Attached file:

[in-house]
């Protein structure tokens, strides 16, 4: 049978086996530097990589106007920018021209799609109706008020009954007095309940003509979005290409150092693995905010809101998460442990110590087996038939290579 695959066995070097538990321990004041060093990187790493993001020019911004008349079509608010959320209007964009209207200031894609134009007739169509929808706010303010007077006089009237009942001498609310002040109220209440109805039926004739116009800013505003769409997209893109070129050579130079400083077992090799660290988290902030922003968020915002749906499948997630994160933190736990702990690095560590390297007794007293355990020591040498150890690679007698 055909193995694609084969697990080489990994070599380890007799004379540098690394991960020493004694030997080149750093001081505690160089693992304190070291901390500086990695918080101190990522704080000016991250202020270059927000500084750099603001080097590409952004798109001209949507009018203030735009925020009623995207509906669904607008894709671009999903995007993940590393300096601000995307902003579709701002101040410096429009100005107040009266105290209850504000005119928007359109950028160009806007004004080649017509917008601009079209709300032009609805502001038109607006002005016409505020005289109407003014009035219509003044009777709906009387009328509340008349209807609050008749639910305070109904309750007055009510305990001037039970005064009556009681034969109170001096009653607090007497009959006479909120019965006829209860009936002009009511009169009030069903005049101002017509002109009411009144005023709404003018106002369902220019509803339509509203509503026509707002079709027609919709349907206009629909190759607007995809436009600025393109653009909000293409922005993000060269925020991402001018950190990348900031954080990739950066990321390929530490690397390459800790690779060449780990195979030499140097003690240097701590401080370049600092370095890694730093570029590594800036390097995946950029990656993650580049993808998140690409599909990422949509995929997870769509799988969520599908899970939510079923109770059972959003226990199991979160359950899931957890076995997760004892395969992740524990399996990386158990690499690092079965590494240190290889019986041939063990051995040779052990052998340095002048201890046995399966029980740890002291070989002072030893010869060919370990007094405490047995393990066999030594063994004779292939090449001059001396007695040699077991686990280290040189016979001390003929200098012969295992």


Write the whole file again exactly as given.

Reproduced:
[in-house]
């Protein structure tokens, strides 16, 4: 049978086996530097990589106007920018021209799609109706008020009954007095309940003509979005290409150092693995905010809101998460442990110590087996038939290579 695959066995070097538990321990004041060093990187790493993001020019911004008349079509608010959320209007964009209207200031894609134009007739169509929808706010303010007077006089009237009942001498609310002040109220209440109805039926004739116009800013505003769409997209893109070129050579130079400083077992090799660290988290902030922003968020915002749906499948997630994160933190736990702990690095560590390297007794007293355990020591040498150890690679007698 055909193995694609084969697990080489990994070599380890007799004379540098690394991960020493004694030997080149750093001081505690160089693992304190070291901390500086990695918080101190990522704080000016991250202020270059927000500084750099603001080097590409952004798109001209949507009018203030735009925020009623995207509906669904607008894709671009999903995007993940590393300096601000995307902003579709701002101040410096429009100005107040009266105290209850504000005119928007359109950028160009806007004004080649017509917008601009079209709300032009609805502001038109607006002005016409505020005289109407003014009035219509003044009777709906009387009328509340008349209807609050008749639910305070109904309750007055009510305990001037039970005064009556009681034969109170001096009653607090007497009959006479909120019965006829209860009936002009009511009169009030069903005049101002017509002109009411009144005023709404003018106002369902220019509803339509509203509503026509707002079709027609919709349907206009629909190759607007995809436009600025393109653009909000293409922005993000060269925020991402001018950190990348900031954080990739950066990321390929530490690397390459800790690779060449780990195979030499140097003690240097701590401080370049600092370095890694730093570029590594800036390097995946950029990656993650580049993808998140690409599909990422949509995929997870769509799988969520599908899970939510079923109770059972959003226990199991979160359950899931957890076995997760004892395969992740524990399996990386158990690499690092079965590494240190290889019986041939063990051995040779052990052998340095002048201890046995399966029980740890002291070989002072030893010869060919370990007094405490047995393990066999030594063994004779292939090449001059001396007695040699077991686990280290040189016979001390003929200098012969295992």